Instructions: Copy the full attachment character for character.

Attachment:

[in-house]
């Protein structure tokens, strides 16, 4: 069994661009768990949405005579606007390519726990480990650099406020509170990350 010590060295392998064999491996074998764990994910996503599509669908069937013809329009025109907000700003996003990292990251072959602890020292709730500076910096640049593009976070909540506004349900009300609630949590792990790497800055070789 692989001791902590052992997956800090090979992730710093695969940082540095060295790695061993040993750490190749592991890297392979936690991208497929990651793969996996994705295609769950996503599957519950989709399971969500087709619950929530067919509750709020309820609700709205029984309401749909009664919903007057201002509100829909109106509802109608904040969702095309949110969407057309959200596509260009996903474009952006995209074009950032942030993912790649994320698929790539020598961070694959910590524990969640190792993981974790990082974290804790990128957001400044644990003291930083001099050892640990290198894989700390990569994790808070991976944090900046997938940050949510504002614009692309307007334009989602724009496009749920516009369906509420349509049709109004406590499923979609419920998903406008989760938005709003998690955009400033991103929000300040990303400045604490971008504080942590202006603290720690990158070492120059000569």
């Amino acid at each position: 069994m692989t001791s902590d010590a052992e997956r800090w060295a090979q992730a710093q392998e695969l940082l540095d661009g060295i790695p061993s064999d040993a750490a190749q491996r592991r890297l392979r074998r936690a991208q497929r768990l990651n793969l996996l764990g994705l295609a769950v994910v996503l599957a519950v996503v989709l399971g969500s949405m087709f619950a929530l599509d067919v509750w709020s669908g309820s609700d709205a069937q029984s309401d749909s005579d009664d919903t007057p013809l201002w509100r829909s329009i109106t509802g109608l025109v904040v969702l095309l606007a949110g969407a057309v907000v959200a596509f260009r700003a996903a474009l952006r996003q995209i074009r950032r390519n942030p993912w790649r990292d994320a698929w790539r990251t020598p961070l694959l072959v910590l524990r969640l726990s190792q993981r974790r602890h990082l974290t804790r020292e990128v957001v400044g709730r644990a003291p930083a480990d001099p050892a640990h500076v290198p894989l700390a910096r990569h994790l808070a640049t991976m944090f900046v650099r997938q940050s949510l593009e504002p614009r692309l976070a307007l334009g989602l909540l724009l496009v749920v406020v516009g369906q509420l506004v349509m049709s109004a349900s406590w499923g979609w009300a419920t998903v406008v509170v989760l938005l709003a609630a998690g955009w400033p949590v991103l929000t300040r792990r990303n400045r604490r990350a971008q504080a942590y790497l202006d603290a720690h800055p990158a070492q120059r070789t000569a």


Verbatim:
[in-house]
């Protein structure tokens, strides 16, 4: 069994661009768990949405005579606007390519726990480990650099406020509170990350 010590060295392998064999491996074998764990994910996503599509669908069937013809329009025109907000700003996003990292990251072959602890020292709730500076910096640049593009976070909540506004349900009300609630949590792990790497800055070789 692989001791902590052992997956800090090979992730710093695969940082540095060295790695061993040993750490190749592991890297392979936690991208497929990651793969996996994705295609769950996503599957519950989709399971969500087709619950929530067919509750709020309820609700709205029984309401749909009664919903007057201002509100829909109106509802109608904040969702095309949110969407057309959200596509260009996903474009952006995209074009950032942030993912790649994320698929790539020598961070694959910590524990969640190792993981974790990082974290804790990128957001400044644990003291930083001099050892640990290198894989700390990569994790808070991976944090900046997938940050949510504002614009692309307007334009989602724009496009749920516009369906509420349509049709109004406590499923979609419920998903406008989760938005709003998690955009400033991103929000300040990303400045604490971008504080942590202006603290720690990158070492120059000569």
């Amino acid at each position: 069994m692989t001791s902590d010590a052992e997956r800090w060295a090979q992730a710093q392998e695969l940082l540095d661009g060295i790695p061993s064999d040993a750490a190749q491996r592991r890297l392979r074998r936690a991208q497929r768990l990651n793969l996996l764990g994705l295609a769950v994910v996503l599957a519950v996503v989709l399971g969500s949405m087709f619950a929530l599509d067919v509750w709020s669908g309820s609700d709205a069937q029984s309401d749909s005579d009664d919903t007057p013809l201002w509100r829909s329009i109106t509802g109608l025109v904040v969702l095309l606007a949110g969407a057309v907000v959200a596509f260009r700003a996903a474009l952006r996003q995209i074009r950032r390519n942030p993912w790649r990292d994320a698929w790539r990251t020598p961070l694959l072959v910590l524990r969640l726990s190792q993981r974790r602890h990082l974290t804790r020292e990128v957001v400044g709730r644990a003291p930083a480990d001099p050892a640990h500076v290198p894989l700390a910096r990569h994790l808070a640049t991976m944090f900046v650099r997938q940050s949510l593009e504002p614009r692309l976070a307007l334009g989602l909540l724009l496009v749920v406020v516009g369906q509420l506004v349509m049709s109004a349900s406590w499923g979609w009300a419920t998903v406008v509170v989760l938005l709003a609630a998690g955009w400033p949590v991103l929000t300040r792990r990303n400045r604490r990350a971008q504080a942590y790497l202006d603290a720690h800055p990158a070492q120059r070789t000569a």